In April we started working as YWAM Cluj official staff. Emily only worked part time as morning sickness started hitting full force. But she was able to help get the kids program started once a week, and taught a lesson on the armor of God, particularly the Shield of Faith. Vladimir and the construction team started working hard to finish the apartments for the many volunteers scheduled to come and help that summer. Both of us enjoyed having lunch (well, Emily was forced to stop after awhile since the smell of any meat was sickening) and using our language skills to make some new Ukrainian friends. We also sent a large amount of donations we were given to fund the first truck of food and supplies the base sent to Ukraine.

One of the families who stayed briefly with YWAM on their way to Bulgaria. The lady next to Emily, Sveta, was deaf and spoke Russian Sign Language.
Easter egg hunt for the kids, first time seeing them smile this big since they had arrived!
Loading supplies for the truck.

By May, the apartments were finished and more teams of volunteers were arriving from all over the world. Work began on the new community center, which would have a commercial grade kitchen and more dining space than the church we were renting from could offer. Emily was basically out of commission for the month, so sick she could hardly get out of bed most days. June was pretty much the same. Galya had her baby, and Emily went to help watch her oldest son once or twice a week to give her a little help. Meanwhile, we found out we were having a little girl, and we couldn’t have been more thrilled.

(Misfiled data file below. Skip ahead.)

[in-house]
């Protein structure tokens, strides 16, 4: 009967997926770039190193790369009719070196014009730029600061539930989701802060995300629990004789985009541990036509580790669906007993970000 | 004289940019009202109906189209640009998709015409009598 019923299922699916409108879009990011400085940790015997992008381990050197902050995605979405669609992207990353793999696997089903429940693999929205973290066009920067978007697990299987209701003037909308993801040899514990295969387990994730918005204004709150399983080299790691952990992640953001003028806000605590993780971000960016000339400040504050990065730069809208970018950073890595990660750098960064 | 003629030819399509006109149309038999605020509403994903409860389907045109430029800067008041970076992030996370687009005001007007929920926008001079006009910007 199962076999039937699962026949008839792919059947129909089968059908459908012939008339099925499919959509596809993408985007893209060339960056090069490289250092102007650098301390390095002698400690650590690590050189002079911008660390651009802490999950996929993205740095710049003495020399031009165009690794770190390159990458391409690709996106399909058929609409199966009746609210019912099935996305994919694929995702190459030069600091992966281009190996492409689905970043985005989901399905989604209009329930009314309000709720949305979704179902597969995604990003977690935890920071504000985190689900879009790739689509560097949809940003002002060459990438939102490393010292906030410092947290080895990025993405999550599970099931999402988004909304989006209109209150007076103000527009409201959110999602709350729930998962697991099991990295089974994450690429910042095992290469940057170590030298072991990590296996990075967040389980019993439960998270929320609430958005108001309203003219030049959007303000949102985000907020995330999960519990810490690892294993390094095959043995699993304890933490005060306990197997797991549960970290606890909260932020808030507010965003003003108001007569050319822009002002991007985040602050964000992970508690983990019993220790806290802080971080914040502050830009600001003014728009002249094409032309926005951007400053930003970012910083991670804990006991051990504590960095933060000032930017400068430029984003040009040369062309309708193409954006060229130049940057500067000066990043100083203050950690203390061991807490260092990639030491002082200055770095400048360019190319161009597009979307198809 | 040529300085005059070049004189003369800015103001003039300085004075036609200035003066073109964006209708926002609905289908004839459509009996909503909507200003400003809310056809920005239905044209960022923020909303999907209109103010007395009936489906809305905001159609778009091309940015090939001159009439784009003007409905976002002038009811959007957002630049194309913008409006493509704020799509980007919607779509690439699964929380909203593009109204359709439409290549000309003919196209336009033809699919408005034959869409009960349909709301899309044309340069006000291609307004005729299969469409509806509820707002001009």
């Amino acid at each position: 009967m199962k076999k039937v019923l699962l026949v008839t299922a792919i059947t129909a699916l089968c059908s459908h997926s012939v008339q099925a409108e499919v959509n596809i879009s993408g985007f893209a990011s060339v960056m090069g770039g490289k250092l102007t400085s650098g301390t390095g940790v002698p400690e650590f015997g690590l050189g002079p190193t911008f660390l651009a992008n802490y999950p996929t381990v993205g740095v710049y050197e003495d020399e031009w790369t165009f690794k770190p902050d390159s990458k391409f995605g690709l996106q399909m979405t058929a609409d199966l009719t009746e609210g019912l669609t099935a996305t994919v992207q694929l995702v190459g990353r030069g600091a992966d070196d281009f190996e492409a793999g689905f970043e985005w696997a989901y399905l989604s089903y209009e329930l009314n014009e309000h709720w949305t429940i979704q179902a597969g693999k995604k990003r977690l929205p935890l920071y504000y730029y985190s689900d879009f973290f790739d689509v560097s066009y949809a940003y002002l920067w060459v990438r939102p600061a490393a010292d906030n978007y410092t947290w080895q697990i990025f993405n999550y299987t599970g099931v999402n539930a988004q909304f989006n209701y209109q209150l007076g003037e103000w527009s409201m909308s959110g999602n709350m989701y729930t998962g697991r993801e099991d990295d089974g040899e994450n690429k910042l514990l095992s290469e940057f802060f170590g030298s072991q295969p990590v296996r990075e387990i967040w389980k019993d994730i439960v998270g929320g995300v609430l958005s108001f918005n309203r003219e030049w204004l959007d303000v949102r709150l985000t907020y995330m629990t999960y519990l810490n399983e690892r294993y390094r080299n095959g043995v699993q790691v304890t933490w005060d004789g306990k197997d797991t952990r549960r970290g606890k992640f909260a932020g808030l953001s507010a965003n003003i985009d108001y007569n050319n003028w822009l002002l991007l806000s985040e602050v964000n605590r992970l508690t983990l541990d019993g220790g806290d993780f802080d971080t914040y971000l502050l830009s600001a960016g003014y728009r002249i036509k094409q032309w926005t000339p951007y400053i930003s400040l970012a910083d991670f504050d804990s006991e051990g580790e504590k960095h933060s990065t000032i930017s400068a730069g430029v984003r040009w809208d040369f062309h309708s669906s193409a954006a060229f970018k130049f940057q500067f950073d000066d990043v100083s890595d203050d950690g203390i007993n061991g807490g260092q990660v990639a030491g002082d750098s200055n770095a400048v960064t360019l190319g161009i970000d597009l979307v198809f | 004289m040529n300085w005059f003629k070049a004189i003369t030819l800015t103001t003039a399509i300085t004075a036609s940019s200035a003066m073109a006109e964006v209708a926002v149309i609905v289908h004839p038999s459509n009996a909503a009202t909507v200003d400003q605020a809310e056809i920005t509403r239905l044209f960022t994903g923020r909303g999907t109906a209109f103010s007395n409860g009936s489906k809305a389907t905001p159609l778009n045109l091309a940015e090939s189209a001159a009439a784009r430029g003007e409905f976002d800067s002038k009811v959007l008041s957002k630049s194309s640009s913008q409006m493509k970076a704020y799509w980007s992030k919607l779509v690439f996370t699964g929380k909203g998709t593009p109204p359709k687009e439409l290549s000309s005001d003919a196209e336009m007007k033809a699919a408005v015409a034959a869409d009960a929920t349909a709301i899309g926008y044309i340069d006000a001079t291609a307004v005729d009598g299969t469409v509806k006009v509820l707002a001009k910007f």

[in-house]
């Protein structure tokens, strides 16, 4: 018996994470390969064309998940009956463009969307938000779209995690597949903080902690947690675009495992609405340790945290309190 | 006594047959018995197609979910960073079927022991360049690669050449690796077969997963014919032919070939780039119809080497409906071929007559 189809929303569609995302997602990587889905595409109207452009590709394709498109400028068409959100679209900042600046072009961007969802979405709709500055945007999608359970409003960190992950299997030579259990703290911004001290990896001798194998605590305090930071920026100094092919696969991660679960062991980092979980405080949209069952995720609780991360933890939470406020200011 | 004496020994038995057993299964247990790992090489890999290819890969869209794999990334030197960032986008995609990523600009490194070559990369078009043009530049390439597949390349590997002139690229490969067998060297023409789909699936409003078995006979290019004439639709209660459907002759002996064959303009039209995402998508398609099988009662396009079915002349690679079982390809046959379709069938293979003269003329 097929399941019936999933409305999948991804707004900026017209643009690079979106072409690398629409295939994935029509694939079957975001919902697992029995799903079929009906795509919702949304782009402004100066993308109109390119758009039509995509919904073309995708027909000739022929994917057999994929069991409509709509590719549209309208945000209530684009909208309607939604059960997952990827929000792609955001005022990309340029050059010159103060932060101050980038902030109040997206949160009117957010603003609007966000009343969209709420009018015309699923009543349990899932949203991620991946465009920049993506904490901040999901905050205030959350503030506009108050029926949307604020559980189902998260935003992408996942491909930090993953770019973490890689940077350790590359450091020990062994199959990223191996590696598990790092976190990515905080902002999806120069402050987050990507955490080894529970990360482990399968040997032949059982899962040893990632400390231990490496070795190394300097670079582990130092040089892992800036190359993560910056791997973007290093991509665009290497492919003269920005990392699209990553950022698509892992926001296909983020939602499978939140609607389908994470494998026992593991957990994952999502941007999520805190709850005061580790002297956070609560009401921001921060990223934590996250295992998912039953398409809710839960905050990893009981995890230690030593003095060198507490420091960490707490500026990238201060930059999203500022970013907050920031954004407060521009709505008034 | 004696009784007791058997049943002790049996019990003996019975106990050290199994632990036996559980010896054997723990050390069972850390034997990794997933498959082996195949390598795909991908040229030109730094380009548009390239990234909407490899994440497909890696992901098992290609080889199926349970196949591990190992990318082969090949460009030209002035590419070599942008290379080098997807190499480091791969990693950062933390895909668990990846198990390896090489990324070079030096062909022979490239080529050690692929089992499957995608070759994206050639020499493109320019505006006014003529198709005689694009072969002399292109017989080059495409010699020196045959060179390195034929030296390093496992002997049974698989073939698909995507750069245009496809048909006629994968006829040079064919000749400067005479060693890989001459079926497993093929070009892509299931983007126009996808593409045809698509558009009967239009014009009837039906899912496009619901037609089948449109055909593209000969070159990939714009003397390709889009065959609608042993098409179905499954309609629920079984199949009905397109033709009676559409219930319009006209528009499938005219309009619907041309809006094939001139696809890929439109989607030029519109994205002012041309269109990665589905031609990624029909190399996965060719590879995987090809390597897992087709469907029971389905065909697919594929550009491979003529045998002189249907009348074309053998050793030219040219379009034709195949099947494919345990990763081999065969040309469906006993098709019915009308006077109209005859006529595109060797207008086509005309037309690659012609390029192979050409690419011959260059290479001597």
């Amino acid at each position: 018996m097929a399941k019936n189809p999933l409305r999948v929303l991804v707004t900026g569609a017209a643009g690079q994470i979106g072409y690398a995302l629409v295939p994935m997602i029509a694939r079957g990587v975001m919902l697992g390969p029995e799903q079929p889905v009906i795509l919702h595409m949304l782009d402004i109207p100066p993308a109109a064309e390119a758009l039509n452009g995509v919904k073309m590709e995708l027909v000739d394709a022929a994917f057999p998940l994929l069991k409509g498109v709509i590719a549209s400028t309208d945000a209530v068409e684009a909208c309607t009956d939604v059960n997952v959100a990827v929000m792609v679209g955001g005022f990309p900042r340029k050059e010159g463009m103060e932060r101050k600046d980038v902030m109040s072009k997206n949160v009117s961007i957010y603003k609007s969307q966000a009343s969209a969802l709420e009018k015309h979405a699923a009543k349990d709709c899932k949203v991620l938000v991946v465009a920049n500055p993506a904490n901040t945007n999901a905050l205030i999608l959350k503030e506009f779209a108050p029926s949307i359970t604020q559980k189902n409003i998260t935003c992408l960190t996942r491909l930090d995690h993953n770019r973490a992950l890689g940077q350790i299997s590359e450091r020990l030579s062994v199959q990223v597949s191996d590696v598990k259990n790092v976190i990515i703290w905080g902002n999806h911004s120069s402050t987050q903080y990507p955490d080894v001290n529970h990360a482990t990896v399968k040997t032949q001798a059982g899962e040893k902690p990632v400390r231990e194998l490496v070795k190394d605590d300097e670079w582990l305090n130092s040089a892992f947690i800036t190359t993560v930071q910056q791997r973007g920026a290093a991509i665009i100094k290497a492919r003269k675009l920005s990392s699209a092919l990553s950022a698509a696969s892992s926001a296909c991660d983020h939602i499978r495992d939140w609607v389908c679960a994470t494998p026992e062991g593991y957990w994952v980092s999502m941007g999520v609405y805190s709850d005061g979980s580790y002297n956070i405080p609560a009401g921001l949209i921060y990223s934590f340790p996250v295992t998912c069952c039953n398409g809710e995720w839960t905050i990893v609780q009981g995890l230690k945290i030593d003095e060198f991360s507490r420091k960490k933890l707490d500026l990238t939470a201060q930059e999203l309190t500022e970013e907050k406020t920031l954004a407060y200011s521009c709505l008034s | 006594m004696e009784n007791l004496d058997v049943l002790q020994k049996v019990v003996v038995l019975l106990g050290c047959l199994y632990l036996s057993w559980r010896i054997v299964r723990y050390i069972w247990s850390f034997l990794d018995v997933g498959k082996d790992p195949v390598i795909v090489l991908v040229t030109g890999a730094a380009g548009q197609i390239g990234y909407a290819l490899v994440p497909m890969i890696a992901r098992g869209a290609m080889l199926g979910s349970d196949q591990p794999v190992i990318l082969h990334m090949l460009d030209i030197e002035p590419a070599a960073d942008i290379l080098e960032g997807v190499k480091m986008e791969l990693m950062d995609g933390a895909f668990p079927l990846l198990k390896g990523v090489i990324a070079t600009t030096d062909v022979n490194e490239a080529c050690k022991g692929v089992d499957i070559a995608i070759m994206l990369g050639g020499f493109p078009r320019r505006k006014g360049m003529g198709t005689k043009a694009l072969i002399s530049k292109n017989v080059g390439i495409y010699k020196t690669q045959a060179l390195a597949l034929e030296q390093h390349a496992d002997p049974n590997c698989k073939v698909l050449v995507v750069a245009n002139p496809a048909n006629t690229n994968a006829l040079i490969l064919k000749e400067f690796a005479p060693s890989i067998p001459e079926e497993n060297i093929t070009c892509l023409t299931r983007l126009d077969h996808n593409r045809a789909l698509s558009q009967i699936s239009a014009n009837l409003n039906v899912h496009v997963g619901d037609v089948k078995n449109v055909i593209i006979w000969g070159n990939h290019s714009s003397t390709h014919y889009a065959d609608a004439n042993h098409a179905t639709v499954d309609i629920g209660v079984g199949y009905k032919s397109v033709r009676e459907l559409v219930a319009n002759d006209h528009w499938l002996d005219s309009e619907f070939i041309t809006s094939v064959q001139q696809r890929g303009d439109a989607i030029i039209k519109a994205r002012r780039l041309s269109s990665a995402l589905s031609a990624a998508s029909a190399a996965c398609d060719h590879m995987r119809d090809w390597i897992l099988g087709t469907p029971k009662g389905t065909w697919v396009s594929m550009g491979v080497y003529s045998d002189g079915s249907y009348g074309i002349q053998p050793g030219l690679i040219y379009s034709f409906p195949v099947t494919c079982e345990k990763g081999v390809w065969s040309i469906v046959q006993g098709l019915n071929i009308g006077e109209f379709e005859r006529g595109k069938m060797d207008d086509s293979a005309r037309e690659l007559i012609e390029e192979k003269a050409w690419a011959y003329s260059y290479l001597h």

Emily learning how to make Ukrainian vereniki from Galya’s mother and our friend Amy.

Once the construction was finished, Vladimir joined the cooking team and helped make the daily lunches for our Ukrainian friends. Emily finally started feeling better in July, and started helping with English club and occasionally the kids ministry. She was able to keep it up through August and September, while Vladimir took a roofing job back in the States so we could have the funds to stay through the end of the year. The timing of the job was absolutely perfect, right when we needed it and right as Emily was able to be ok on her own without as much support. Even though it was hard for him to be gone for a few weeks (both personally and in terms of ministry), we managed. Once again, a common theme of this year, we were reminded that God always provides!